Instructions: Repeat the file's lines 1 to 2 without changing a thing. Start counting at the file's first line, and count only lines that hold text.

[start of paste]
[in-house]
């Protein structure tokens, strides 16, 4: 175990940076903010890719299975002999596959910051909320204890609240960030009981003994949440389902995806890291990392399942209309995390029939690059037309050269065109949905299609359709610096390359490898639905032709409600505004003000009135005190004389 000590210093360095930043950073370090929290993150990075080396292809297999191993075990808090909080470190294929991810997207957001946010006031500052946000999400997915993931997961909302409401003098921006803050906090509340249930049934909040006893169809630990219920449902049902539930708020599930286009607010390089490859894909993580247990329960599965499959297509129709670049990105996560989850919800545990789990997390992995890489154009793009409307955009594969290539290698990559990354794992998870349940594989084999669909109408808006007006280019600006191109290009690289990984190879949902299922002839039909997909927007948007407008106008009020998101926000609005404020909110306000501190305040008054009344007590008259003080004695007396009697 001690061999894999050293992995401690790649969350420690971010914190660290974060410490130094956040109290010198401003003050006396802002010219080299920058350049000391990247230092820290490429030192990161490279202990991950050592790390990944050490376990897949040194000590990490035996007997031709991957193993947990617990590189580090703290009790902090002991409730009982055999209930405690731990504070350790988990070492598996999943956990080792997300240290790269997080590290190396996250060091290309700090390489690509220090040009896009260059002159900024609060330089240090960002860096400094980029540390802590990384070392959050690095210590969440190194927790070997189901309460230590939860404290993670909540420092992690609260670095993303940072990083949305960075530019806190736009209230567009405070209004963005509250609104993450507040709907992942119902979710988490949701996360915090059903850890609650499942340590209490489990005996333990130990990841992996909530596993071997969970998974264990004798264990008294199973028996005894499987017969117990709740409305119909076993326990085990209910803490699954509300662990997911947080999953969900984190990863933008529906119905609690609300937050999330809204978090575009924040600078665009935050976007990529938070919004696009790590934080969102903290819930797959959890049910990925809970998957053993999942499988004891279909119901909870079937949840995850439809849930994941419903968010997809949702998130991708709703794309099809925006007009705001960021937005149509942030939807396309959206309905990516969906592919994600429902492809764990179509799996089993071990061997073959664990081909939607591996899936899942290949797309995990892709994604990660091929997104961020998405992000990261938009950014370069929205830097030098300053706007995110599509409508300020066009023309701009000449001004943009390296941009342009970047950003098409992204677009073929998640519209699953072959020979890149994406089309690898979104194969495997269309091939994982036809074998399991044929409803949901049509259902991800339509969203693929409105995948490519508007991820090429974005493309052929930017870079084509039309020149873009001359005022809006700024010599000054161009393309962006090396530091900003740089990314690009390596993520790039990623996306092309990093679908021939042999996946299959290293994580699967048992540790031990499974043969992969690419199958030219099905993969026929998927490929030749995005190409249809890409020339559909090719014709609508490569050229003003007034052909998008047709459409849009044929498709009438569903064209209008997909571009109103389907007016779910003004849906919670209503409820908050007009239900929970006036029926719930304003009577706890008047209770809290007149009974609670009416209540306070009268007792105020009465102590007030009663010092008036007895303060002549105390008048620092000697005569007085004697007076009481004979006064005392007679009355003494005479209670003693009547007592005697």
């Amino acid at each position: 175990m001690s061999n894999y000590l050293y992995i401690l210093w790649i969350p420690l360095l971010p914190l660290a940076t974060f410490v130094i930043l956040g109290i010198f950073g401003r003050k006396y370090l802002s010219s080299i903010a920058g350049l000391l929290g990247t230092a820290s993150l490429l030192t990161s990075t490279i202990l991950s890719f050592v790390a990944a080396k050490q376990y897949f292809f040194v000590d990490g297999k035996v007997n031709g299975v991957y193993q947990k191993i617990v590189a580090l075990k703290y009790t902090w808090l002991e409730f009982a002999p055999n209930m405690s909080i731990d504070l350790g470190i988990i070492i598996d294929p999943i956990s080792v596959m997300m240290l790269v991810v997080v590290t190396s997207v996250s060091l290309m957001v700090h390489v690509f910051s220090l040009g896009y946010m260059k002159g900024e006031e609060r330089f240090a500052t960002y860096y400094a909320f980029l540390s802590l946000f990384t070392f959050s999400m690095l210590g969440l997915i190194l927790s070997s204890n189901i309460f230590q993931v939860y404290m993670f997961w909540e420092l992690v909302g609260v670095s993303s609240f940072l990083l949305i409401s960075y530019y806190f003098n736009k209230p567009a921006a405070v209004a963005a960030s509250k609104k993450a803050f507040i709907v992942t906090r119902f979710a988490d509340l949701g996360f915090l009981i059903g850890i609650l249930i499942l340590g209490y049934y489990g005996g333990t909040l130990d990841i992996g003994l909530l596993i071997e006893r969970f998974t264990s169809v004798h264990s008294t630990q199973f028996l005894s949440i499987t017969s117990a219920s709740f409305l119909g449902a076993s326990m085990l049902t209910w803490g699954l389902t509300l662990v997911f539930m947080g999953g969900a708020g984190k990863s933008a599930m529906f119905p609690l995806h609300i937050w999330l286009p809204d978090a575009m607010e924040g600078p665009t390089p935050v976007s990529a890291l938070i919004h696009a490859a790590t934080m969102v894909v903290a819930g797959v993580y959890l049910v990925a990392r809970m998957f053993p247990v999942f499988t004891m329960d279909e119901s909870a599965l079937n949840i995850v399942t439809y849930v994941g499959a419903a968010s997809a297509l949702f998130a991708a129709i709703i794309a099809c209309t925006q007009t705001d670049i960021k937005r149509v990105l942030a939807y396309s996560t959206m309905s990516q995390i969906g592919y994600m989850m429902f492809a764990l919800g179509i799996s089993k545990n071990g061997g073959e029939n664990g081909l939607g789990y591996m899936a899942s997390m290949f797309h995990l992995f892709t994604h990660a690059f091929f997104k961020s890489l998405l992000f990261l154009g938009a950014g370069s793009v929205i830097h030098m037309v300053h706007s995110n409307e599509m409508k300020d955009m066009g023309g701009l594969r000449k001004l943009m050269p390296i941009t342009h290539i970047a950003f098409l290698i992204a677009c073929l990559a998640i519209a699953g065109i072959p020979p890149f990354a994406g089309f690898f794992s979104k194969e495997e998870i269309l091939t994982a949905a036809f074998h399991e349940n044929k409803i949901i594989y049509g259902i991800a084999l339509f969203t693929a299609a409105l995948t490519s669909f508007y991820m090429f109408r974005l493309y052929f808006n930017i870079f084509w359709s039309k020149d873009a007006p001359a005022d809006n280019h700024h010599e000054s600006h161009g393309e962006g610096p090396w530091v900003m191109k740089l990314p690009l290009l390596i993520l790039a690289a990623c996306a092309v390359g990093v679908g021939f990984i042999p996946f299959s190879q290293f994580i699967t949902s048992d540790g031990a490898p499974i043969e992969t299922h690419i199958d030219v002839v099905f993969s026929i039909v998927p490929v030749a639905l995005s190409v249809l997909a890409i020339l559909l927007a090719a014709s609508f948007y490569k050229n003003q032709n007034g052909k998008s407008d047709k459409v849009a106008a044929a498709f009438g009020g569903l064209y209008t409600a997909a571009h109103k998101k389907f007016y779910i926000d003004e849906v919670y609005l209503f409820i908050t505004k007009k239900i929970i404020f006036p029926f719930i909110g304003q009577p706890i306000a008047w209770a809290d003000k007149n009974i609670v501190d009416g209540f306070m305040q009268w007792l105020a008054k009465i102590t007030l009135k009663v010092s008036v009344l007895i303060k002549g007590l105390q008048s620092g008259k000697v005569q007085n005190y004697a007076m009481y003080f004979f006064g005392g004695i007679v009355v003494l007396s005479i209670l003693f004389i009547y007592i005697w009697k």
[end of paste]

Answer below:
[in-house]
């Protein structure tokens, strides 16, 4: 175990940076903010890719299975002999596959910051909320204890609240960030009981003994949440389902995806890291990392399942209309995390029939690059037309050269065109949905299609359709610096390359490898639905032709409600505004003000009135005190004389 000590210093360095930043950073370090929290993150990075080396292809297999191993075990808090909080470190294929991810997207957001946010006031500052946000999400997915993931997961909302409401003098921006803050906090509340249930049934909040006893169809630990219920449902049902539930708020599930286009607010390089490859894909993580247990329960599965499959297509129709670049990105996560989850919800545990789990997390992995890489154009793009409307955009594969290539290698990559990354794992998870349940594989084999669909109408808006007006280019600006191109290009690289990984190879949902299922002839039909997909927007948007407008106008009020998101926000609005404020909110306000501190305040008054009344007590008259003080004695007396009697 001690061999894999050293992995401690790649969350420690971010914190660290974060410490130094956040109290010198401003003050006396802002010219080299920058350049000391990247230092820290490429030192990161490279202990991950050592790390990944050490376990897949040194000590990490035996007997031709991957193993947990617990590189580090703290009790902090002991409730009982055999209930405690731990504070350790988990070492598996999943956990080792997300240290790269997080590290190396996250060091290309700090390489690509220090040009896009260059002159900024609060330089240090960002860096400094980029540390802590990384070392959050690095210590969440190194927790070997189901309460230590939860404290993670909540420092992690609260670095993303940072990083949305960075530019806190736009209230567009405070209004963005509250609104993450507040709907992942119902979710988490949701996360915090059903850890609650499942340590209490489990005996333990130990990841992996909530596993071997969970998974264990004798264990008294199973028996005894499987017969117990709740409305119909076993326990085990209910803490699954509300662990997911947080999953969900984190990863933008529906119905609690609300937050999330809204978090575009924040600078665009935050976007990529938070919004696009790590934080969102903290819930797959959890049910990925809970998957053993999942499988004891279909119901909870079937949840995850439809849930994941419903968010997809949702998130991708709703794309099809925006007009705001960021937005149509942030939807396309959206309905990516969906592919994600429902492809764990179509799996089993071990061997073959664990081909939607591996899936899942290949797309995990892709994604990660091929997104961020998405992000990261938009950014370069929205830097030098300053706007995110599509409508300020066009023309701009000449001004943009390296941009342009970047950003098409992204677009073929998640519209699953072959020979890149994406089309690898979104194969495997269309091939994982036809074998399991044929409803949901049509259902991800339509969203693929409105995948490519508007991820090429974005493309052929930017870079084509039309020149873009001359005022809006700024010599000054161009393309962006090396530091900003740089990314690009390596993520790039990623996306092309990093679908021939042999996946299959290293994580699967048992540790031990499974043969992969690419199958030219099905993969026929998927490929030749995005190409249809890409020339559909090719014709609508490569050229003003007034052909998008047709459409849009044929498709009438569903064209209008997909571009109103389907007016779910003004849906919670209503409820908050007009239900929970006036029926719930304003009577706890008047209770809290007149009974609670009416209540306070009268007792105020009465102590007030009663010092008036007895303060002549105390008048620092000697005569007085004697007076009481004979006064005392007679009355003494005479209670003693009547007592005697």